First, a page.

In this case study, you walk through using Python to fetch some data, clean it, and then graph it. This project may be a short one, but it combines several features of the language I’ve discussed, and it gives you a chance to a see a project worked through from beginning to end. At almost every step, I briefly call out alternatives and enhancements that you can make.
Global temperature change is the topic of much discussion, but those discussions are based on a global scale. Suppose that you want to know what the temperatures have been doing near where you are. One way of finding out is to get historical data for your location, process that data, and plot it to see exactly what’s been happening.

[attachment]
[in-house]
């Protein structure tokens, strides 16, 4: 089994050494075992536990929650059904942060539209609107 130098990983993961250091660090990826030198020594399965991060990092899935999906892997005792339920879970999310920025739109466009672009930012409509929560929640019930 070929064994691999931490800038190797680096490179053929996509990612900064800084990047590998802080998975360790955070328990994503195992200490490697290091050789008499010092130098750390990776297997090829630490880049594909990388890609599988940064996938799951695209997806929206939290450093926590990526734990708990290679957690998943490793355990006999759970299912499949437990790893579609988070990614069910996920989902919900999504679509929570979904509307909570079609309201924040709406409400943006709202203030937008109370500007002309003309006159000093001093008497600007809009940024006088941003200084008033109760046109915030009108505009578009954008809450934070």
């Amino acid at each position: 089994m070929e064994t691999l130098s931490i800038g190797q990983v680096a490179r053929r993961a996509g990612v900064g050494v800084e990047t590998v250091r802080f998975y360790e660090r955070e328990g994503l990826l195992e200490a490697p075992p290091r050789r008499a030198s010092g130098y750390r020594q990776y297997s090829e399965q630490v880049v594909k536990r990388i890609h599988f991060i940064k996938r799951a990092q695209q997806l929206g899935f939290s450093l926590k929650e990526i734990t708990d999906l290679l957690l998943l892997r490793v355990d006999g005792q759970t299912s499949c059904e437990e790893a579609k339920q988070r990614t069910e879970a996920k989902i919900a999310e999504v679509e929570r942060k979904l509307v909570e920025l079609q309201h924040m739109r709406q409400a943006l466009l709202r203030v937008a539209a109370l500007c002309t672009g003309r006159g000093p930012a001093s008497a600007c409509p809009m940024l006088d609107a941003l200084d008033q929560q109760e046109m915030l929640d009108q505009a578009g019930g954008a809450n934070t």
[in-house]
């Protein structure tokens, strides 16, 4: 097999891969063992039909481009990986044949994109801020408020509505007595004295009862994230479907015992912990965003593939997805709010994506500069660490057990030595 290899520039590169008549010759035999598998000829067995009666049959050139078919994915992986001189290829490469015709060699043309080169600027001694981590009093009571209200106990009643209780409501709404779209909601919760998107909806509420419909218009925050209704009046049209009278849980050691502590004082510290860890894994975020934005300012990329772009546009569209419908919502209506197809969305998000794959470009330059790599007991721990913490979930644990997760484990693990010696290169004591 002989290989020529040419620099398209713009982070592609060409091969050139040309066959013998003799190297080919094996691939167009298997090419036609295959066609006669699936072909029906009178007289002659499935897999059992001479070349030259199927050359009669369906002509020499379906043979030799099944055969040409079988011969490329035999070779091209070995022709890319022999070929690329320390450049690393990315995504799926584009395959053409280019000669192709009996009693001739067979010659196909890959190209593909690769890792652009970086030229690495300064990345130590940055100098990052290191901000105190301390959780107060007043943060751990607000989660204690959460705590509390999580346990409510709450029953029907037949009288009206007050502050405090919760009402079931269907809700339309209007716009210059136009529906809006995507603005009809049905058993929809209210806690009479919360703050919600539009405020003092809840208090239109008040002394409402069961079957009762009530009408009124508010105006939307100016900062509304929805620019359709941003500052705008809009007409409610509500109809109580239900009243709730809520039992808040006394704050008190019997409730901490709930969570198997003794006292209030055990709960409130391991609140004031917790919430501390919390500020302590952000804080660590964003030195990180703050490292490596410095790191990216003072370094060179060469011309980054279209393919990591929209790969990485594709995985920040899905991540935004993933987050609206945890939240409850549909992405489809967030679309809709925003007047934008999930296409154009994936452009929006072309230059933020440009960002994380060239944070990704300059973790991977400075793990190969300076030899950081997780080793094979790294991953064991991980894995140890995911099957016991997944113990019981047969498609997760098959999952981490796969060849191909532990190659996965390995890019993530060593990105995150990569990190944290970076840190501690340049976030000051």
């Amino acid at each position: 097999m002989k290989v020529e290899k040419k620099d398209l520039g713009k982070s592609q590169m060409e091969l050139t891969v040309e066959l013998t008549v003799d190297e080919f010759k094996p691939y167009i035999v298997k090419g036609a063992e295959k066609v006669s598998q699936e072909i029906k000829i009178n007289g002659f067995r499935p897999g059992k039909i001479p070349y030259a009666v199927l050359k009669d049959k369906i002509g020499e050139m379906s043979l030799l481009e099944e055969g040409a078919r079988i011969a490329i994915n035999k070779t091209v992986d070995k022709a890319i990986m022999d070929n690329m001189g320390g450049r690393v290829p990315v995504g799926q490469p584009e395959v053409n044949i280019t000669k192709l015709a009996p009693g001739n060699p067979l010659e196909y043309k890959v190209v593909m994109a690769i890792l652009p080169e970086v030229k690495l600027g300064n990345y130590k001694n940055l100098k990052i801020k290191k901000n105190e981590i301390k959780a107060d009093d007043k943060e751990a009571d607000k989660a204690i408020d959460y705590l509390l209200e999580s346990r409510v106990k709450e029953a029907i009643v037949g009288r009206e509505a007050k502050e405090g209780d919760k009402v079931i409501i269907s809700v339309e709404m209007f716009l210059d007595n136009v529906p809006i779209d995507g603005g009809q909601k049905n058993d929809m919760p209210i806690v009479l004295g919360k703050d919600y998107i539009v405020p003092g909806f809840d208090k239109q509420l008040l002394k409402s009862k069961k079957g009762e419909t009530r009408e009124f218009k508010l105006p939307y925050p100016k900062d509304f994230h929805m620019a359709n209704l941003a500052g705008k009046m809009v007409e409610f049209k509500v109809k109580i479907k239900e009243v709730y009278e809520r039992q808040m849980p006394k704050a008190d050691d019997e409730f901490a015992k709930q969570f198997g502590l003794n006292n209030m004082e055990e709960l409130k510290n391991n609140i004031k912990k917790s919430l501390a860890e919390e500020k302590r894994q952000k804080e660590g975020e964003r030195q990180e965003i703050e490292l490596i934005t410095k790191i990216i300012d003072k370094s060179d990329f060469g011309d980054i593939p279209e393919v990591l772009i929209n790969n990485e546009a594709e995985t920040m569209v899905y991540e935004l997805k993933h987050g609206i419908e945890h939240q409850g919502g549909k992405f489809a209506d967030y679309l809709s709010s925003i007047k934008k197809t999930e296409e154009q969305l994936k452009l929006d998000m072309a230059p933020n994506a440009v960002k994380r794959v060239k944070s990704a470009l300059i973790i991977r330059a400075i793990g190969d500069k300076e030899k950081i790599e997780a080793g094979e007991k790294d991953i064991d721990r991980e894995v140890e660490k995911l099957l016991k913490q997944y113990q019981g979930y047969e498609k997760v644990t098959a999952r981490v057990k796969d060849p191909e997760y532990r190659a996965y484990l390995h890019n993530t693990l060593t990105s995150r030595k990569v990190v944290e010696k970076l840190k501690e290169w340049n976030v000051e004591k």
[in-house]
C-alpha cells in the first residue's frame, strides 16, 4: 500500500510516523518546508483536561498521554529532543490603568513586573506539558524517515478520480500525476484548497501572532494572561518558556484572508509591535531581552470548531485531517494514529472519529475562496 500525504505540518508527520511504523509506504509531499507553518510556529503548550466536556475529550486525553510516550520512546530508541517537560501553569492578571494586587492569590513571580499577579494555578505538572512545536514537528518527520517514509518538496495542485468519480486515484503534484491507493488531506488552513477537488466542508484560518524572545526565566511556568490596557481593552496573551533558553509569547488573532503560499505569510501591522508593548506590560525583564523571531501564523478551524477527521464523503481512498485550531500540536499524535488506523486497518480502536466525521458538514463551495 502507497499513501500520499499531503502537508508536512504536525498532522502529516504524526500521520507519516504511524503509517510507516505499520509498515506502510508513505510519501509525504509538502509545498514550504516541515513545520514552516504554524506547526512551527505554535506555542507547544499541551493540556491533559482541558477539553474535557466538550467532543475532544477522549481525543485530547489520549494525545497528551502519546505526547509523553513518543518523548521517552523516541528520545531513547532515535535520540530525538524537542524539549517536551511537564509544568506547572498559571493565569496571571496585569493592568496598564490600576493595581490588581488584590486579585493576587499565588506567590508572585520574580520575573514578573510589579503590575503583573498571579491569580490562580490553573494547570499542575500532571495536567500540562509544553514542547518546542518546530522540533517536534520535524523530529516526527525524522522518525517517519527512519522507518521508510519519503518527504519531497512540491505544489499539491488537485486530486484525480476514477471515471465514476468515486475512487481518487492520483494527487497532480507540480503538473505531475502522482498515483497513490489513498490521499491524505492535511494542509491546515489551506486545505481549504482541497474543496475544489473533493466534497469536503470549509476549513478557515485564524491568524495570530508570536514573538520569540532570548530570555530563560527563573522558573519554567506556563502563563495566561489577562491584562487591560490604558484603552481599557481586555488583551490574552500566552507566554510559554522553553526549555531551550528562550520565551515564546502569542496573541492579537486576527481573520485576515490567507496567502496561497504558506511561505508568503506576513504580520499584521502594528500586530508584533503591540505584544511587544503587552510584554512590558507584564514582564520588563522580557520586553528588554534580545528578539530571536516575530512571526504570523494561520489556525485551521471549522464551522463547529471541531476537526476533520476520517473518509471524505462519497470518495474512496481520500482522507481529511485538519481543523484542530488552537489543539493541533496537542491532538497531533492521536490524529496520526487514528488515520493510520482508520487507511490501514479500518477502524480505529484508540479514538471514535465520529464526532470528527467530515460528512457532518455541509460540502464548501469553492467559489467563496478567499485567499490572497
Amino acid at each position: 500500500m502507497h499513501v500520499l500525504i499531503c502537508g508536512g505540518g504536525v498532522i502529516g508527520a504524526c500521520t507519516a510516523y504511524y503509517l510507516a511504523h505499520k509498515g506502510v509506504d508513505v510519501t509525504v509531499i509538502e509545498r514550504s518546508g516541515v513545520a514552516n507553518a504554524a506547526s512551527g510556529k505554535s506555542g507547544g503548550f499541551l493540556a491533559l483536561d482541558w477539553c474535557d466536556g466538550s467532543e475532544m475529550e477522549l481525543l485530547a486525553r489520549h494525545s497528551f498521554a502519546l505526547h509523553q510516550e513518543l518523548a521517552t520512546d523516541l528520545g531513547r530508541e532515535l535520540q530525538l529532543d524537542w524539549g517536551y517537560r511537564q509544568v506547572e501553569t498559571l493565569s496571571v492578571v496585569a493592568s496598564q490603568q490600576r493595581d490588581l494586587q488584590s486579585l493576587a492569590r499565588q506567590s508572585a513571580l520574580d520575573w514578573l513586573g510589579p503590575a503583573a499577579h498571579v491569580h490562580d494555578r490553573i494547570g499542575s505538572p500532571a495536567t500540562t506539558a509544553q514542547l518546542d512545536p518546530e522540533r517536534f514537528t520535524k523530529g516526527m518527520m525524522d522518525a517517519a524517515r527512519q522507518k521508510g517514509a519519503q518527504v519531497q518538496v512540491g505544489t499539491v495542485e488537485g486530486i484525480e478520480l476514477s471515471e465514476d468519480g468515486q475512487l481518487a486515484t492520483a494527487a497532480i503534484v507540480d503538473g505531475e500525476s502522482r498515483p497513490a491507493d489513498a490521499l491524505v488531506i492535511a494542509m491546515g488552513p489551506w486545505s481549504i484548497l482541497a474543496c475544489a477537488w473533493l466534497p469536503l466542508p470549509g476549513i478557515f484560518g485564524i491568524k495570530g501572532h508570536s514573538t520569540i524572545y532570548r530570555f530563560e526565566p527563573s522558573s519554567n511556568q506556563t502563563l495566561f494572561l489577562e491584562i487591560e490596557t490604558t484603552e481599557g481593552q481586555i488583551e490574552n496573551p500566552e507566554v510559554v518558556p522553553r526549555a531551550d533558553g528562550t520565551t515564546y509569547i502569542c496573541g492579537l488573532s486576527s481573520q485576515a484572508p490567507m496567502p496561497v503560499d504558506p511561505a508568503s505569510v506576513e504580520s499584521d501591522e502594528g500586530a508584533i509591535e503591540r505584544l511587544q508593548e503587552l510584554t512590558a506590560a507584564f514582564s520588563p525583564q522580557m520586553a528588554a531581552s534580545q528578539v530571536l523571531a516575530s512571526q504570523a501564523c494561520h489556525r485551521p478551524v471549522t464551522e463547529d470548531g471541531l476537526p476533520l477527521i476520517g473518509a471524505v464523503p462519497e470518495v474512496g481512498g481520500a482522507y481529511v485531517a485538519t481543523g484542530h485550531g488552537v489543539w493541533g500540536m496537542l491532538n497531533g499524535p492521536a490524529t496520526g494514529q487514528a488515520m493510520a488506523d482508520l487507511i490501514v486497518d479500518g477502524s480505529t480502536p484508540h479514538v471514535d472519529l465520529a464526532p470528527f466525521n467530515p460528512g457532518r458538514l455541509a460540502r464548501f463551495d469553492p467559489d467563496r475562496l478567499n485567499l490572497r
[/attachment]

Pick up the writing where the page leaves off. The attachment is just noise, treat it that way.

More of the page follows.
Getting the case study code
The following case study was done by using a Jupyter notebook, as explained in chapter 24. If you’re using Jupyter, you can find the notebook I used (with this text and code) in the source code downloads as Case Study.ipynb. You can also execute the code in a standard Python shell, and a version that supports that shell is in the source code as Case Study.py.
Fortunately, several sources of historical weather data are freely available. I’m going to walk you through using data from the Global Historical Climatology Network, which has data from around the world. You may find other sources, which may have different data formats, but the steps and the processes I discuss here should be generally applicable to any data set.